As campaigns go to the home stretch ahead of Tuesday’s polls, politicians must take a stronger stand against violence. Regrettably candidates have largely left it to civil society organisations and other stakeholders to carry the message of peace.
Although the two main presidential candidates, Uhuru Kenyatta and Raila Odinga, have called for a peaceful electoral process, they need to go further and encourage their supporters to calmly accept the outcome of the poll with the understanding that grievances — if they emerge — can be handled by the courts. In the absence of this assurance, the underlying message will be that violence could be an option if the credibility of the electoral process is in doubt.
The palpable tension before Tuesday’s elections is cause for concern. The exodus of voters from major urban centres — particularly Nairobi — because of fear of violence is unfortunate. Not only will these Kenyans lose an opportunity to fulfil their civic duty to vote, they will also be denying themselves an opportunity to elect leaders who can best serve them.
These constituents should remain in the towns where they work and vote for candidates who can help transform their lives.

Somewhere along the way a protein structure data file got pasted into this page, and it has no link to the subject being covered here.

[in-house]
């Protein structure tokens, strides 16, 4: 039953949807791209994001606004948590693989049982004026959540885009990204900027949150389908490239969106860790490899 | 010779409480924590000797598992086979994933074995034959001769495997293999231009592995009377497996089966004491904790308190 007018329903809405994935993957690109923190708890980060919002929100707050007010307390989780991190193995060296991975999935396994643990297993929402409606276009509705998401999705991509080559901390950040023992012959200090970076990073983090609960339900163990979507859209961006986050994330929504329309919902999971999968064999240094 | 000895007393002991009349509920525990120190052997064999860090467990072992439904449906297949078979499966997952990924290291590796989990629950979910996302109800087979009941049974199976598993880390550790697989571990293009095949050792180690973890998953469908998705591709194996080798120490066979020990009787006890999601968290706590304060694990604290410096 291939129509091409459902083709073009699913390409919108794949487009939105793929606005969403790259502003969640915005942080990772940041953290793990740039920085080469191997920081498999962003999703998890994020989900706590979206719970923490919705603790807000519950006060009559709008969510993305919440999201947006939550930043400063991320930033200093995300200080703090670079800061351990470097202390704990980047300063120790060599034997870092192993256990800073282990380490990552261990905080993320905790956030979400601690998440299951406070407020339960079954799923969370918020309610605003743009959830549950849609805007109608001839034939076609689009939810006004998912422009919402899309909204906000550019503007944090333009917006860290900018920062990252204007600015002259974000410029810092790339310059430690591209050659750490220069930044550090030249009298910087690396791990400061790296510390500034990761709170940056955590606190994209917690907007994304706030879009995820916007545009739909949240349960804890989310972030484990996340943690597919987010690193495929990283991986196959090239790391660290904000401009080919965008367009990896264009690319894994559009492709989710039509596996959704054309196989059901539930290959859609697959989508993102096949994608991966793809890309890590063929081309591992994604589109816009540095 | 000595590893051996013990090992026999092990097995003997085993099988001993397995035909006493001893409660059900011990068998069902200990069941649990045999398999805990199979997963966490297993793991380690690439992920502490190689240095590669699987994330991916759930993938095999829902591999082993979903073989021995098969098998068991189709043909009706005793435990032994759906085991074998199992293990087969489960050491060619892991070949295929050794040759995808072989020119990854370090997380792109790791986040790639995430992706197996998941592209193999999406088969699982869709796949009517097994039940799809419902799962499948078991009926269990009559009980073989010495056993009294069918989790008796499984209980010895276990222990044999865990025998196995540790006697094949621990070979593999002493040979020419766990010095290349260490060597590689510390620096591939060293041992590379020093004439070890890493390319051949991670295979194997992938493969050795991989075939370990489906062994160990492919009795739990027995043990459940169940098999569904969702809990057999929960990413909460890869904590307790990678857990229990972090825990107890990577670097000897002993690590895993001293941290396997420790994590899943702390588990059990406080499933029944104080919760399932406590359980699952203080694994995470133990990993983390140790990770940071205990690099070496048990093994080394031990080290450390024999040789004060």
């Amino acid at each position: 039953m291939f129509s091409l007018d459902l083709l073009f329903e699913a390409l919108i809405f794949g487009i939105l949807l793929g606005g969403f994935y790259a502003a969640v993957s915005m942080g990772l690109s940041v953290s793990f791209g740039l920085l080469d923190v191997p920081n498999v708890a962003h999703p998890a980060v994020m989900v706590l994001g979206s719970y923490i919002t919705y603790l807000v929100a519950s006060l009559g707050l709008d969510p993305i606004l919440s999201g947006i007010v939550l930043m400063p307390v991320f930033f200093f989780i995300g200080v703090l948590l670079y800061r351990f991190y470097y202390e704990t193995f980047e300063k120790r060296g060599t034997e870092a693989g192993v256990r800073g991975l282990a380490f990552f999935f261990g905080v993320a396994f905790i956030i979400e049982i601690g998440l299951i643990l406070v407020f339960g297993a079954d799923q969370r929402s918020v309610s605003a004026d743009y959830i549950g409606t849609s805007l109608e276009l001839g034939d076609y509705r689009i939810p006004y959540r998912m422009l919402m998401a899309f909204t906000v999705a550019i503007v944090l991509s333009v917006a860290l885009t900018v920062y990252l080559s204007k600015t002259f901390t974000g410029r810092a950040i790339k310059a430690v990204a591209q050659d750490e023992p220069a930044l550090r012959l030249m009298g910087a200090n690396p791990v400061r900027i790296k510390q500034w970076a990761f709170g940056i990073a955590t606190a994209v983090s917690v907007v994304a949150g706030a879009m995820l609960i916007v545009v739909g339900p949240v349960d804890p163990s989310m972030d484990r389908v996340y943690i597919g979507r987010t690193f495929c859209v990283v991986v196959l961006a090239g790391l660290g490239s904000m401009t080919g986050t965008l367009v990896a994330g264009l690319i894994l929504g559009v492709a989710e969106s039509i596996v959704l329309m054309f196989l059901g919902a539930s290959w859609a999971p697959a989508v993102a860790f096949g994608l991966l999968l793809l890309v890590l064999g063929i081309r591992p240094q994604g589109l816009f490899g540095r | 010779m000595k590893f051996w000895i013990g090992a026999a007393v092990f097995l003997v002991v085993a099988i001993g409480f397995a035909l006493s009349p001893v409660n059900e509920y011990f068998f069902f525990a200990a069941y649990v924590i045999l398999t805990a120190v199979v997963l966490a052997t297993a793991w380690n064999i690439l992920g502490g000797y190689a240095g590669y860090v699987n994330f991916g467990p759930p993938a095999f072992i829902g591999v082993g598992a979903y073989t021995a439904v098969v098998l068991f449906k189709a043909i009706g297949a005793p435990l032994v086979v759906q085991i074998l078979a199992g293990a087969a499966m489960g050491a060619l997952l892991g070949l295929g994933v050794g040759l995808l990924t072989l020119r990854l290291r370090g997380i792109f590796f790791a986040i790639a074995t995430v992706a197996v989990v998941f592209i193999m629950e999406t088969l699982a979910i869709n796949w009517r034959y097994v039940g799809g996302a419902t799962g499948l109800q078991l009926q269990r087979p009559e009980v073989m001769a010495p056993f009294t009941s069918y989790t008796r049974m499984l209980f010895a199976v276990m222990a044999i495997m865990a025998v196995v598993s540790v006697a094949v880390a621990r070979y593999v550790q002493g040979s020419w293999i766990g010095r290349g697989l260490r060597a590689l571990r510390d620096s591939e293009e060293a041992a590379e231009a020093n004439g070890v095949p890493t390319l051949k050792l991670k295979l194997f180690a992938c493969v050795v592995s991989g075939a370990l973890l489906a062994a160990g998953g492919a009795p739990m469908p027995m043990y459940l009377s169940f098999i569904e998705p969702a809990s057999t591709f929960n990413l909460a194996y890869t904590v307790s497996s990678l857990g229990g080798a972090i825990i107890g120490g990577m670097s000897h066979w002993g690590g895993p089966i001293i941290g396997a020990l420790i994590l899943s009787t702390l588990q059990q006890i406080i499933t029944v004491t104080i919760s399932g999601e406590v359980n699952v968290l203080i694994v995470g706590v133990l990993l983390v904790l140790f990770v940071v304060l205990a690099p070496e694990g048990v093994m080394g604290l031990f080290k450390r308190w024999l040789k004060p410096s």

The police have already given an assurance that they will provide security to all Kenyans and ensure that the voting process is not disrupted. Let us accept their assurance and refused to be swayed by statements of individuals painting doomsday scenarios. But even as we prepare to vote, authorities must continuously hold politicians involved in violent activities to account.
The Independent Electoral and Boundaries Commission has already found eight politicians culpable and fined them for their transgressions. But we may have to go a step further and disqualify politicians who want to stop Kenyans from exercising their right to vote. In this way, we will be sending a strong message that those who want to disrupt the peace will face severe consequences.